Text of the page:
“Soft despotism is a term coined by Alexis de Tocqueville describing the state into which a country overrun by "a network of small complicated rules" might degrade. Soft despotism is different from despotism (also called 'hard despotism') in the sense that it is not obvious to the people."
Tuesday, February 01, 2011
Who will be next to walk like an Egyptian?
"When in the Course of human events it becomes necessary for one people to dissolve the political bands which have connected them with another and to assume among the powers of the earth, the separate and equal station to which the Laws of Nature and of Nature's God entitle them, a decent respect to the opinions of mankind requires that they should declare the causes which impel them to the separation.
We hold these truths to be self-evident, that all men are created equal, that they are endowed by their Creator with certain unalienable Rights, that among these are Life, Liberty and the pursuit of Happiness. — That to secure these rights, Governments are instituted among Men, deriving their just powers from the consent of the governed, — That whenever any Form of Government becomes destructive of these ends, it is the Right of the People to alter or to abolish it, and to institute new Government, laying its foundation on such principles and organizing its powers in such form, as to them shall seem most likely to effect their Safety and Happiness."
Judges have joined the demonstration, according to Heba Morayef, from Human Rights Watch, who is in Tahrir Square.
A group of senior judges have joined the demonstration with a banner which reads: "The Judges and the People are one Hand together" One senior judge made a speech from a loud speaker in which he called for the Minister of the Interior and others to be held accountable and for an end to state of emergency (loud cheer) and for free elections under full judicial supervision.
The organisers claim that a million people have joined the protests, al-Jazeera reports. Tahrir Square is more packed than it has ever been since the protests started, it said.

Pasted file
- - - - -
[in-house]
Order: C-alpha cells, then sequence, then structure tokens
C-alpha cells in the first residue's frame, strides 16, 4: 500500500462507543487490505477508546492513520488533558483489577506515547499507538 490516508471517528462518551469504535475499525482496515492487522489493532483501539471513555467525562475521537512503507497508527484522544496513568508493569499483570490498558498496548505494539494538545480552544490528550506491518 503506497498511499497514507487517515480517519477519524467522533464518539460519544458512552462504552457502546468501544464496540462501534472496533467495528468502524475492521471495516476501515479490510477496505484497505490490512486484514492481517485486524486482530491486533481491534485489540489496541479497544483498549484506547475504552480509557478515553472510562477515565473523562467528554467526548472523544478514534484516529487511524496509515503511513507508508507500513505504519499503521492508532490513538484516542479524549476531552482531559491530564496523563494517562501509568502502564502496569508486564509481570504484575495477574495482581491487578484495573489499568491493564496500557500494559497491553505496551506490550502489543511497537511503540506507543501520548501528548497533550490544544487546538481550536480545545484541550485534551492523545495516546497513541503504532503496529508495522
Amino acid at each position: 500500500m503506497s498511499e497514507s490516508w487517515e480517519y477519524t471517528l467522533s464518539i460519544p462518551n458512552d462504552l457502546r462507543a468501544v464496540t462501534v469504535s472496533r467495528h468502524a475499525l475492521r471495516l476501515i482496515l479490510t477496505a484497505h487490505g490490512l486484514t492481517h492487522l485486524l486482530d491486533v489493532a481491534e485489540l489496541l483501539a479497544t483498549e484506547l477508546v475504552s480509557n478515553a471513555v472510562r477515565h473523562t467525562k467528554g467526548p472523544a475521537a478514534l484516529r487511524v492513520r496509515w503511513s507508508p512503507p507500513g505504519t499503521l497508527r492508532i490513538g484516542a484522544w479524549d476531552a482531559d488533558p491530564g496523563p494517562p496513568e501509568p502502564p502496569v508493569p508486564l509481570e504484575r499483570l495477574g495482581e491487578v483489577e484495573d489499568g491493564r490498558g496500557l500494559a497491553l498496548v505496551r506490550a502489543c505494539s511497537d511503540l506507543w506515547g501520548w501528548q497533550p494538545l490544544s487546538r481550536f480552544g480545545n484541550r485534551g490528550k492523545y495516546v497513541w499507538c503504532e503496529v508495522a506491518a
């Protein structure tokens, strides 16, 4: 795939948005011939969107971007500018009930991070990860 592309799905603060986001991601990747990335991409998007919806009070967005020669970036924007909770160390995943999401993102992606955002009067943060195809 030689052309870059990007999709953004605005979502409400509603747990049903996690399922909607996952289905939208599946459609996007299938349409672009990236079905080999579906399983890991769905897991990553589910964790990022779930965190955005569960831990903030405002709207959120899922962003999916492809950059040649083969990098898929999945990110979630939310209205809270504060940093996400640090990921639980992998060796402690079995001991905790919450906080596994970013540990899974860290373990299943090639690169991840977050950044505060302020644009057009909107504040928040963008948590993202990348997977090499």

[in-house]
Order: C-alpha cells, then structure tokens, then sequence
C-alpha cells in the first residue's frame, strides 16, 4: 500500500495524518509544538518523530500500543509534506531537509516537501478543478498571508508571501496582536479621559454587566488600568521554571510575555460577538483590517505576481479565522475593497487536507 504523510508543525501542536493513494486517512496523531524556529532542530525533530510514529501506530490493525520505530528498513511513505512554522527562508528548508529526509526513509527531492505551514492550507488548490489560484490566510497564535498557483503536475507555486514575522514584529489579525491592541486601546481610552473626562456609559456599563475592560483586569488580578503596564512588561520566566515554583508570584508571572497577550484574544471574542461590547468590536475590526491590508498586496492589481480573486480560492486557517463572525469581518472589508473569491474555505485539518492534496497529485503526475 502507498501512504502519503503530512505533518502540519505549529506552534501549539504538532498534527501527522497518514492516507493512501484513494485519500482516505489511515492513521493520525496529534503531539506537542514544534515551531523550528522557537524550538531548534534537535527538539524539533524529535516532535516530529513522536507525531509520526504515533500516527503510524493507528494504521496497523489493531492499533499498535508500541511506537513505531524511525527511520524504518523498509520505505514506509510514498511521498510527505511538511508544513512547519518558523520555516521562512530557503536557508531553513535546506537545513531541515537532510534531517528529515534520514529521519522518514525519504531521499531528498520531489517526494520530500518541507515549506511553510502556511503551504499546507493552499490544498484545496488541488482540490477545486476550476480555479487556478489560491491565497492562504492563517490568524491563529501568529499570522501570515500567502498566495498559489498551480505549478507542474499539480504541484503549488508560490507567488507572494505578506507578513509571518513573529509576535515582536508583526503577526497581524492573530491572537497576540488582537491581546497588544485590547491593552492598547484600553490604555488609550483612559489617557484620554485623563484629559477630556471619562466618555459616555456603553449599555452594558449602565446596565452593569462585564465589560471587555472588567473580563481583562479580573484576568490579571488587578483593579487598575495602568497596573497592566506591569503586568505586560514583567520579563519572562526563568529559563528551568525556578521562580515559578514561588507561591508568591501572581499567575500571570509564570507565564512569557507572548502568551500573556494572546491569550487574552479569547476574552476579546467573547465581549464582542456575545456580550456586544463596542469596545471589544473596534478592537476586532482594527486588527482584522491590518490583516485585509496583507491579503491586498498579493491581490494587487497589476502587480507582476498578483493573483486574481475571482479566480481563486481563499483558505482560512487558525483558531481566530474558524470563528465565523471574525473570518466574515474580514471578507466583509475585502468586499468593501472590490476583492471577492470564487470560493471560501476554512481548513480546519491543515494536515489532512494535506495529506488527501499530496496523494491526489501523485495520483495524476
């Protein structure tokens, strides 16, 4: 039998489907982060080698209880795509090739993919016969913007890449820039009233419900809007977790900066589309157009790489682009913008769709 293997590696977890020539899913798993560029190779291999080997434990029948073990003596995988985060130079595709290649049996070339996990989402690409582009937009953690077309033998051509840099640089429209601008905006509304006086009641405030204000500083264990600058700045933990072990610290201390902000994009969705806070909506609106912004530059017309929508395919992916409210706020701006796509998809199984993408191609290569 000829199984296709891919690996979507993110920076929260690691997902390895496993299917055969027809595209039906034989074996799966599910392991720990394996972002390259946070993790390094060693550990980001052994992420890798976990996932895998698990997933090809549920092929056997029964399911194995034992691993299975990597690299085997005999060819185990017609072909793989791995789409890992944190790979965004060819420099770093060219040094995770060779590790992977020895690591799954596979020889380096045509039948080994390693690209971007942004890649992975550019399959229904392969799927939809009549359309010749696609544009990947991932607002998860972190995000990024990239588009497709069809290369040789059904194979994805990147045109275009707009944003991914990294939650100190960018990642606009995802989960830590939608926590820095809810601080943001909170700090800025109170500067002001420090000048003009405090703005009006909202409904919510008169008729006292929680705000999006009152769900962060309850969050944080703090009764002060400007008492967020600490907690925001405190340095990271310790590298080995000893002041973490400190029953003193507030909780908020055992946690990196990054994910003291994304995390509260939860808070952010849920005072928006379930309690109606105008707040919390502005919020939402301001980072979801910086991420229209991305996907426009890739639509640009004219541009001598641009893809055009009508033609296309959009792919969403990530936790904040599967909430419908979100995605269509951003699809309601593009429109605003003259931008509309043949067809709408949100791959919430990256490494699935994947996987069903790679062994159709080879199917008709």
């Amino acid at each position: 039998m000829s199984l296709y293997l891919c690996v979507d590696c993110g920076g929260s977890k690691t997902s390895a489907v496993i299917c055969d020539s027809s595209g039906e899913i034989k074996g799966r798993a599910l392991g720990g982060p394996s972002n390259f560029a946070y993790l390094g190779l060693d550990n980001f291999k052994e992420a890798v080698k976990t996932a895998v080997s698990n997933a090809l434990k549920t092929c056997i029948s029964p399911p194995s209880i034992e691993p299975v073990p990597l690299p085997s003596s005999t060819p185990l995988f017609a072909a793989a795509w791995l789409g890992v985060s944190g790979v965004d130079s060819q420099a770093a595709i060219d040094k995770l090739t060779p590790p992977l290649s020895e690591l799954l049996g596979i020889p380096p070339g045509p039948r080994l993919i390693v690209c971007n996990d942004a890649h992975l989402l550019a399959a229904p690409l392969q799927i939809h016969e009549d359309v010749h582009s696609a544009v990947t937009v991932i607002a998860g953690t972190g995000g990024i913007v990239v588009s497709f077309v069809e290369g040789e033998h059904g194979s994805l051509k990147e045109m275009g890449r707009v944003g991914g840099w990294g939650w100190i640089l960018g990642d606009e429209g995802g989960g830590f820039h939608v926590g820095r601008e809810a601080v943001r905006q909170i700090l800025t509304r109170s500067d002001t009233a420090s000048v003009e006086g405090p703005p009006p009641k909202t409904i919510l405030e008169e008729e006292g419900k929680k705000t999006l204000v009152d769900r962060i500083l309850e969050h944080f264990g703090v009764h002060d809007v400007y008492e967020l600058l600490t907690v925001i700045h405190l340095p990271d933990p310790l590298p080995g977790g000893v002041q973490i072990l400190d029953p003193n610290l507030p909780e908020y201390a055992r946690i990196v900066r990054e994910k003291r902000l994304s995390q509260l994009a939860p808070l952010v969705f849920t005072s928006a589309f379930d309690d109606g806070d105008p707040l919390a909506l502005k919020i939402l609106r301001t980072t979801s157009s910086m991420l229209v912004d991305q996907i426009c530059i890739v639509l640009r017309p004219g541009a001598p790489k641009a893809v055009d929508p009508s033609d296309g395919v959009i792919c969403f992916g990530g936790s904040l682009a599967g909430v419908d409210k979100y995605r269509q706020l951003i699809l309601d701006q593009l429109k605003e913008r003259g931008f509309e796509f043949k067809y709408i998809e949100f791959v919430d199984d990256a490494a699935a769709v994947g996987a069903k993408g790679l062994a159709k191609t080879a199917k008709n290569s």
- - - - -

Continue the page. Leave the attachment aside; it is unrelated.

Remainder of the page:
This image only represents a third of those people gathered, its reporter claimed.
Israel remains very twitchy about events in Egypt, and some feel betrayed by the Americans.
One comment by Aviad Pohoryles in the daily Maariv was headlined "A Bullet in the Back from Uncle Sam", according to Reuters. It accused Obama and his Secretary of State Hillary Clinton of pursuing a naive, smug, and insular diplomacy heedless of the risks. Who is advising them, he asked, "to fuel the mob raging in the streets of Egypt and to demand the head of the person who five minutes ago was the bold ally of the president ... an almost lone voice of sanity in a Middle East?"
"Everyone is coming" a protester in Tahrir Square predicts in this video shot yesterday. "We are not going anywhere until our demands our met," she said.
To watch the video in full turn off the auto-refresh button at the top of the pageAljazeera English:10:54am Security officials say authorities have shut down all roads and public transportation to Cairo, where tens of thousands of people are converging to demand the ouster of President Mubarak.-------------------------------Tony Blair, the Middle East peace envoy, warned that Egypt might take a backward step "into a very reactionary form of religious autocracy".________________Standard & Poor's has just downgraded Egypt's credit rating by one notch to BB , S&P is concerned that the government will "eventually take measures to alleviate poverty by increasing food and fuel subsidies", thus pushing up its budget deficit ._________________The most powerful opposition in Egypt is the Muslim Brotherhood,_________________Many non-Copts in Egypt want shariah law. ___________________